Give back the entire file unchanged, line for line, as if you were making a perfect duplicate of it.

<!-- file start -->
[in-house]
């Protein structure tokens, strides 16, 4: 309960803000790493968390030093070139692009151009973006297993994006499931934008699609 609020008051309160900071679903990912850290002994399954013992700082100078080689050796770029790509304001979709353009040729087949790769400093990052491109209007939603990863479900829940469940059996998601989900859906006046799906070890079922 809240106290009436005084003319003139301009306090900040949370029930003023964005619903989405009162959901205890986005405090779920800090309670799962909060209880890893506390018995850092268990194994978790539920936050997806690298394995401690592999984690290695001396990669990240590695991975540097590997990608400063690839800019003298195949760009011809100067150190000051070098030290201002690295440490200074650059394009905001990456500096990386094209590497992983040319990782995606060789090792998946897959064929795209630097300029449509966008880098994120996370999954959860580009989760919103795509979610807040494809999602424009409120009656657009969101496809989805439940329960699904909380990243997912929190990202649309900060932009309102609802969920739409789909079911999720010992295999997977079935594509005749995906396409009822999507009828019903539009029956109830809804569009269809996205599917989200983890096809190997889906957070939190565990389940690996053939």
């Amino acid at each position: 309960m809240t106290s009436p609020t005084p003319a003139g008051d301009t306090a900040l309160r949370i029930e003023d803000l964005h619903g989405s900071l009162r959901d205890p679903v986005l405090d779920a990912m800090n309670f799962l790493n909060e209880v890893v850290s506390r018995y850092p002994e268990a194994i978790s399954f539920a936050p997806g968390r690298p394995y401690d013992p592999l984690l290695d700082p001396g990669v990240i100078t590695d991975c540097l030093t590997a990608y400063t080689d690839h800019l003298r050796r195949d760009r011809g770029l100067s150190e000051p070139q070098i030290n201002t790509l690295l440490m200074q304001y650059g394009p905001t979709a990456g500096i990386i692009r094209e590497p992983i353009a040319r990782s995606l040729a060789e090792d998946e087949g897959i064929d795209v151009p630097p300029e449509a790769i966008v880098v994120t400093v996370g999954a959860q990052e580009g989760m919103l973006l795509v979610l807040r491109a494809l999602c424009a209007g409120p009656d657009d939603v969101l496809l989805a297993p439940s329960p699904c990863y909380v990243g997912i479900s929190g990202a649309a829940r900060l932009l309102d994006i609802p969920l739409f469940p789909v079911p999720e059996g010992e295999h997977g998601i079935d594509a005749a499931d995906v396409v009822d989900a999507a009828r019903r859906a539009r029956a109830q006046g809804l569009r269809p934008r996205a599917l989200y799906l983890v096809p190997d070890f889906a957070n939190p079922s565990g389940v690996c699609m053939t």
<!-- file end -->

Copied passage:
[in-house]
């Protein structure tokens, strides 16, 4: 309960803000790493968390030093070139692009151009973006297993994006499931934008699609 609020008051309160900071679903990912850290002994399954013992700082100078080689050796770029790509304001979709353009040729087949790769400093990052491109209007939603990863479900829940469940059996998601989900859906006046799906070890079922 809240106290009436005084003319003139301009306090900040949370029930003023964005619903989405009162959901205890986005405090779920800090309670799962909060209880890893506390018995850092268990194994978790539920936050997806690298394995401690592999984690290695001396990669990240590695991975540097590997990608400063690839800019003298195949760009011809100067150190000051070098030290201002690295440490200074650059394009905001990456500096990386094209590497992983040319990782995606060789090792998946897959064929795209630097300029449509966008880098994120996370999954959860580009989760919103795509979610807040494809999602424009409120009656657009969101496809989805439940329960699904909380990243997912929190990202649309900060932009309102609802969920739409789909079911999720010992295999997977079935594509005749995906396409009822999507009828019903539009029956109830809804569009269809996205599917989200983890096809190997889906957070939190565990389940690996053939």
């Amino acid at each position: 309960m809240t106290s009436p609020t005084p003319a003139g008051d301009t306090a900040l309160r949370i029930e003023d803000l964005h619903g989405s900071l009162r959901d205890p679903v986005l405090d779920a990912m800090n309670f799962l790493n909060e209880v890893v850290s506390r018995y850092p002994e268990a194994i978790s399954f539920a936050p997806g968390r690298p394995y401690d013992p592999l984690l290695d700082p001396g990669v990240i100078t590695d991975c540097l030093t590997a990608y400063t080689d690839h800019l003298r050796r195949d760009r011809g770029l100067s150190e000051p070139q070098i030290n201002t790509l690295l440490m200074q304001y650059g394009p905001t979709a990456g500096i990386i692009r094209e590497p992983i353009a040319r990782s995606l040729a060789e090792d998946e087949g897959i064929d795209v151009p630097p300029e449509a790769i966008v880098v994120t400093v996370g999954a959860q990052e580009g989760m919103l973006l795509v979610l807040r491109a494809l999602c424009a209007g409120p009656d657009d939603v969101l496809l989805a297993p439940s329960p699904c990863y909380v990243g997912i479900s929190g990202a649309a829940r900060l932009l309102d994006i609802p969920l739409f469940p789909v079911p999720e059996g010992e295999h997977g998601i079935d594509a005749a499931d995906v396409v009822d989900a999507a009828r019903r859906a539009r029956a109830q006046g809804l569009r269809p934008r996205a599917l989200y799906l983890v096809p190997d070890f889906a957070n939190p079922s565990g389940v690996c699609m053939t």